Suppose there are two sets of multiple units, running either as single trains or combined. Normally, six different consists would be required to cover all trains, but now only two will suffice : set_a and set_b. The various combinations are:

set_a, reverse set_a $reverse. set_b, reverse set_b$reverse.

set_a + set_b, reverse set_b $reverse + set_a$reverse.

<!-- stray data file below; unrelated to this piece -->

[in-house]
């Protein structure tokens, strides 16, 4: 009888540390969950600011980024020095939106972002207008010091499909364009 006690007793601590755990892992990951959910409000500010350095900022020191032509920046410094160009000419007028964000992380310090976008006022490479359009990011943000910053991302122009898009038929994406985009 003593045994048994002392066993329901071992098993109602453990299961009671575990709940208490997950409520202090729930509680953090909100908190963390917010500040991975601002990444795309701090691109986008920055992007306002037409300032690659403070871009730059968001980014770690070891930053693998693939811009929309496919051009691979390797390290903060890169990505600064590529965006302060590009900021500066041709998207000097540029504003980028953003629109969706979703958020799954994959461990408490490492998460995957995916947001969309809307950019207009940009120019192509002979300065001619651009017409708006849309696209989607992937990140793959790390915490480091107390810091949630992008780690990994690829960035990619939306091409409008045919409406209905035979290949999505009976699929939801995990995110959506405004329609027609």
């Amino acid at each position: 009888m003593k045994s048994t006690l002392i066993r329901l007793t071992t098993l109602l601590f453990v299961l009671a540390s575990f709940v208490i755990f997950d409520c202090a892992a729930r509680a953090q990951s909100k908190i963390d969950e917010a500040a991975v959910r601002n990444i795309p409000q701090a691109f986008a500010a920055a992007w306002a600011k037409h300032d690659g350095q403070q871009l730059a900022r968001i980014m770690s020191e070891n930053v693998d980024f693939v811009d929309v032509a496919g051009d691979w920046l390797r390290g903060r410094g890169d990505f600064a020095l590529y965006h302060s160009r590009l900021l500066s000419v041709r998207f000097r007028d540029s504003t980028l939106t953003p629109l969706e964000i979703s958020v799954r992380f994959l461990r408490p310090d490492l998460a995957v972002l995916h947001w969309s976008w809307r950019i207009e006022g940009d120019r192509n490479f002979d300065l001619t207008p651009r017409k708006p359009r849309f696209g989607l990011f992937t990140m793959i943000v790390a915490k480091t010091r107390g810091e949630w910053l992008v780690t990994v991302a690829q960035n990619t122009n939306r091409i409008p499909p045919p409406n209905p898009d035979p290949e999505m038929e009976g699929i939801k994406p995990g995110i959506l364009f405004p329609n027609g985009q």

Consist strings which contain ‘+’ or ‘$’ can be used in timetables but must be enclosed by < >. For instance : <loco+wagon>+<$loco+wagon>$reverse • #start row The #start row defines the time at which the train is started. It must be defined as HH:mm, and the 24 hour clock must be used. This field is compulsory. Use of start time for AI trains : • When a train is formed out of another train and this other train is included to run in the timetable, the time defined in #start is only used to define when the train becomes active. Use of start time for player train : • The time as defined in #start is normally used as the start time of the timetable ‘activity’. If a train is formed out of another train and this train is included in the timetable, then if this train is delayed and has not arrived before the defined start time, the starting of this train is also delayed until the train out of which it is formed has arrived. This applies to both AI and player train. This means that the start of the player activity can be delayed. The #start field also accepts a number of start commands. For details on starting and running of trains around midnight see the paragraph below. • #note row The #note row can be used to define note commands which are not location related but apply to the full run of the train. It can also be used to set commands for trains which do not stop at or pass through any defined location. This row is optional. • #dispose row The #dispose row defines what happens to an AI train when it has reached the end of its run, i.e. it has reached the end of the defined path. The information in the #dispose row can detail if the train is to be formed into another train, and, if so, how and where. For details see the dispose commands as described further down. This row is optional and if included, the use per train is also optional. If the row is not included or the field is not set for a particular train, the train is removed from the activity after it has terminated. The #dispose row presently does not affect the end of the run for the player train. • #speed row This optional field defines maximum speed for trains, which may restrict the train to lower speed as would otherwise be allowed. Note that any value defined here will never be applied if it exceeds the maximum speed as set through speedposts or signals, or as set in the consist file. If specified, only one #speed (m/s), #speedkph, or #speedmph row can be present in a single timetable file. This row also accepts a number of speed commands. • #restartdelay row Delays are applied when restarting a train from a stop, e.g. at a station or a signal. Default random delays are set for each train. The default values may optionally be overruled using delay commands in the #restartdelay field. The random delay is calculated as $$\mbox{fixed part} + Random(\mbox{variable part})$$, where all values are in seconds. • #briefing row The #briefing row is optional and contains text which describes the train operation for the user. This text appears in the Open Rails main window along with description of the route and the loco. The user can also see it in-game in the Briefing tab of the Help Window (F1). A similar entry in the #comment column provides text which describes the entire timetable. The timetable-or file does not allow the fields to contain line-breaks but if HTML breaks “<br>” are inserted into the #briefing field, these will be converted to line-breaks. ### 11.4.7. Control Commands¶ #### 11.4.7.1. General¶ Control commands can be set to control train and signaling behaviour and actions. #### 11.4.7.2. Command Syntax¶ All commands have the same basic syntax. A command consists of: • Syntax name : defines the control command. • Syntax value : set the value related to the command. Not all commands take a value. • Syntax qualifiers : adds additional information to the command. Not all commands have qualifiers. Some qualifiers may be optional but others may be compulsory, or compulsory only in combination with other qualifiers. • Syntax qualifier values : a qualifier may require a value Command syntax: $name = value /qualifier=value